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Skipping leg day is a common problem with many guys in the gym. Since your legs are covered most of the time, why would it matter if they were small? Well, it does matter, for many reasons.

Not only will you look silly with a huge upper body and a pair of skinny chicken legs, but you will also be missing out on higher releases of testosterone and growth hormone by not training legs. Yes, you read that right, leg exercises such as squats lead to a greater hormone response, which causes the body to release more testosterone and growth hormone. By having higher amounts of these anabolic hormones in your body, you can build muscle faster.

Training legs are easier said than done. If you can push yourself through a grueling leg workout, congratulations you are officially a badass. But now you need to prepare yourself for some seriously stiff and sore leg muscles for a few days after your workout.

If you haven’t trained legs in a while or haven’t been training them hard, I suggest starting easy for the first few weeks to help reduce the amount of pain and stiffness you are probably going to experience. Seriously it’s no joke, walking up or down stairs can become a daunting task. Even sitting on a toilet can be painful.

#1 – The Barbell Squat

The squat is one of the most feared and most effective exercises in existence. Squats are a compound movement, meaning it’s a multi-joint movement where multiple muscles are worked. Your legs, lower back, core muscles, and abs come into play when doing a squat.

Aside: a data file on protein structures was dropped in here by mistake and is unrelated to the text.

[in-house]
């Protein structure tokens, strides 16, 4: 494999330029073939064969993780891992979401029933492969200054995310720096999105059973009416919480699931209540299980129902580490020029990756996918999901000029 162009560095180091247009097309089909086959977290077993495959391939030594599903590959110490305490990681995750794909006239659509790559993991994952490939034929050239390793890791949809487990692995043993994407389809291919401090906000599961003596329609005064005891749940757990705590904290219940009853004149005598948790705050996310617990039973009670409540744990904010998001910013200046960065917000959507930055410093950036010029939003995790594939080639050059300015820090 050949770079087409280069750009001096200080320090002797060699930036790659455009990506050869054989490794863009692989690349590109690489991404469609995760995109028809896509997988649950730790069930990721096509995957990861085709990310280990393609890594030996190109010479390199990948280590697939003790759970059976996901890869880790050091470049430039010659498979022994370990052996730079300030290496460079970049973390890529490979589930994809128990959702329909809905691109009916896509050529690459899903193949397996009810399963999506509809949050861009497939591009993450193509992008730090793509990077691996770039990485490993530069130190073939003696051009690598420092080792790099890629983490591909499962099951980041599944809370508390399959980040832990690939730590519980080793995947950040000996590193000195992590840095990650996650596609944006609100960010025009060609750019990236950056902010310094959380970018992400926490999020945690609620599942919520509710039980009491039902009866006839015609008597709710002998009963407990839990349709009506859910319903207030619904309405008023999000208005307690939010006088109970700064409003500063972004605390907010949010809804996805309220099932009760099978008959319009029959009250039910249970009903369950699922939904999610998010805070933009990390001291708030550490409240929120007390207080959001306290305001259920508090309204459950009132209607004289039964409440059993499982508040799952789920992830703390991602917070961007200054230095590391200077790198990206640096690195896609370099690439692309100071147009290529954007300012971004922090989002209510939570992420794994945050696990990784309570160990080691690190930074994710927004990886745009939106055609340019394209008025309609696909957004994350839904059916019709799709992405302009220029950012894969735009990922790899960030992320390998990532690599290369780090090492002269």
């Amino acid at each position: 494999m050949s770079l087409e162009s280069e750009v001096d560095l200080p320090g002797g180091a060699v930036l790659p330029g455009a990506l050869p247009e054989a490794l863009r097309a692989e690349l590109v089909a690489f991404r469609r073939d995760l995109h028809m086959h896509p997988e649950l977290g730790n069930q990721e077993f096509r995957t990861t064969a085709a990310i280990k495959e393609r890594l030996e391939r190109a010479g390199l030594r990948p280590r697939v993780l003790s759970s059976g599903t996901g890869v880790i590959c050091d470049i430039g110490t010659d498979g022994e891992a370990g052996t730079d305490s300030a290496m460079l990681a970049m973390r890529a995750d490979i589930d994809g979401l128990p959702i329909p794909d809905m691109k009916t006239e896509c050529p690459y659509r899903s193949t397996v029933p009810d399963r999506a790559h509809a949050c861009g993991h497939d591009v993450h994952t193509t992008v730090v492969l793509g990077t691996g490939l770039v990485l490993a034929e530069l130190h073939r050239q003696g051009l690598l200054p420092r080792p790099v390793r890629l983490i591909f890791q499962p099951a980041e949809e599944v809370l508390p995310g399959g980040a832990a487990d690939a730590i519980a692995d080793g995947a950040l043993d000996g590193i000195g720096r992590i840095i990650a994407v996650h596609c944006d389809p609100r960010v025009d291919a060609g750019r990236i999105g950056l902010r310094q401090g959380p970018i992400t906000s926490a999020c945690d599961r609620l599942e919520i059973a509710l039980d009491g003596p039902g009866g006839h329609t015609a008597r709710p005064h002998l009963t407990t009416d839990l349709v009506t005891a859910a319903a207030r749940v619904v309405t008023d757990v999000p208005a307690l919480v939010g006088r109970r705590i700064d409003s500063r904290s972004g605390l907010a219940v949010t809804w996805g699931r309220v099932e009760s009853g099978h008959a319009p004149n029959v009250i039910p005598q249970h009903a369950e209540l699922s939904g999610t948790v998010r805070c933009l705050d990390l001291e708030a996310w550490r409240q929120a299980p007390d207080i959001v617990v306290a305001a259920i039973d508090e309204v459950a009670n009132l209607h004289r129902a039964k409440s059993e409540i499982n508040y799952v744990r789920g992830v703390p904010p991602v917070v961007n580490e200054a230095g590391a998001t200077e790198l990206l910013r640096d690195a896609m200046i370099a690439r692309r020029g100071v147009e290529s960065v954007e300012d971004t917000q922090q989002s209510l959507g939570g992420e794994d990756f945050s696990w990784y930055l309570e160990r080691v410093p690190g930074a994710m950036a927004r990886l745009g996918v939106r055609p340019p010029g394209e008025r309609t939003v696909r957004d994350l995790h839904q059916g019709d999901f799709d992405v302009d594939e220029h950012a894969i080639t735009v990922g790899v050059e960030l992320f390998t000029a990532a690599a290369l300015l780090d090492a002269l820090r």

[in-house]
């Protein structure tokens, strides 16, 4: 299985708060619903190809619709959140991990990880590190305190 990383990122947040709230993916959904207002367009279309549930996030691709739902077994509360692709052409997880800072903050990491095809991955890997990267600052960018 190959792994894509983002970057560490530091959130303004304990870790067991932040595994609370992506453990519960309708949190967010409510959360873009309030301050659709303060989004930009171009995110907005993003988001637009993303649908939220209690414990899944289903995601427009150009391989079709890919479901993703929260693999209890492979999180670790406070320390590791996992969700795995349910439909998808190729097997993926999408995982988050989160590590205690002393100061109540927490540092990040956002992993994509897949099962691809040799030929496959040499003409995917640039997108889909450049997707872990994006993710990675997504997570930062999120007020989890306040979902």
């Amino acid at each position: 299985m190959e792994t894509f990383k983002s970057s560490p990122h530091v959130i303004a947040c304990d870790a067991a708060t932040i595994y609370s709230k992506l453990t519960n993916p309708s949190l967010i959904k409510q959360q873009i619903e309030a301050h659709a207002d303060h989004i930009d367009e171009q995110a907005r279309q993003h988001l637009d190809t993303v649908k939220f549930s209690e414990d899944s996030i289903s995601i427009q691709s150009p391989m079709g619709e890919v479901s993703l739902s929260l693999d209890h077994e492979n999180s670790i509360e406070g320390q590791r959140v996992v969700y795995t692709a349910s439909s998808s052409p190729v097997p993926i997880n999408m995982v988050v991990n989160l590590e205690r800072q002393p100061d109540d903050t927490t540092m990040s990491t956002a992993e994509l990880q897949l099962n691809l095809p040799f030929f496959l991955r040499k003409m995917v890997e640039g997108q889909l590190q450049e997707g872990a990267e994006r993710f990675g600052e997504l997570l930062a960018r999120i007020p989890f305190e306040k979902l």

While there are many benefits to compound exercises, one of the biggest is the increase in anabolic hormone production.

If you want to build ‘tree trunk’ sized legs, you need to incorporate squats into your leg workout.

How to do a barbell squat:

  1. Stand in front of the barbell with your feet slightly more than shoulder-width apart.
  2. Dip your head underneath the barbell placing it on your upper back with an overhand grip.
  3. Squeeze your trapezius muscles (traps) together and lift the barbell off the rack.
  4. You are now ready to perform a squat.
  5. While keeping your head up, back straight and chest pushed out, lower yourself down till your legs reach at least 90 degrees.
  6. Using pressure through the heels, keep your form and drive yourself back up to the starting position.

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Always have a spotter help you when performing a squat. If you do not have a training partner, take a look at doing smith machine squats instead.

If you have never done a squat before, start light and perfect your form before going heavier.

#2 – The Leg Press

The leg press is another excellent exercise for building up the quadriceps and hamstrings. A leg press machine is known as a resistance machine and only allows for a fixed pattern movement which makes it an easier exercise to perform. The downside of using resistance machines is that no stabilising muscles are used during the exercise.

For beginners or people who have never done squats before, building up the leg muscles with leg presses may be a better idea before starting squats. This will ensure that your leg muscles are strong enough to handle squatting.

How to do a leg press:

  1. Locate the leg press machine in your gym and sit down on the machine.
  2. Place your feet shoulder-width apart on the platform directly in front of you.
  3. Fully extend your legs (do not lock your knees) and release the safety bars.
  4. Lower the weighted platform slowly until your legs make a 90-degree angle.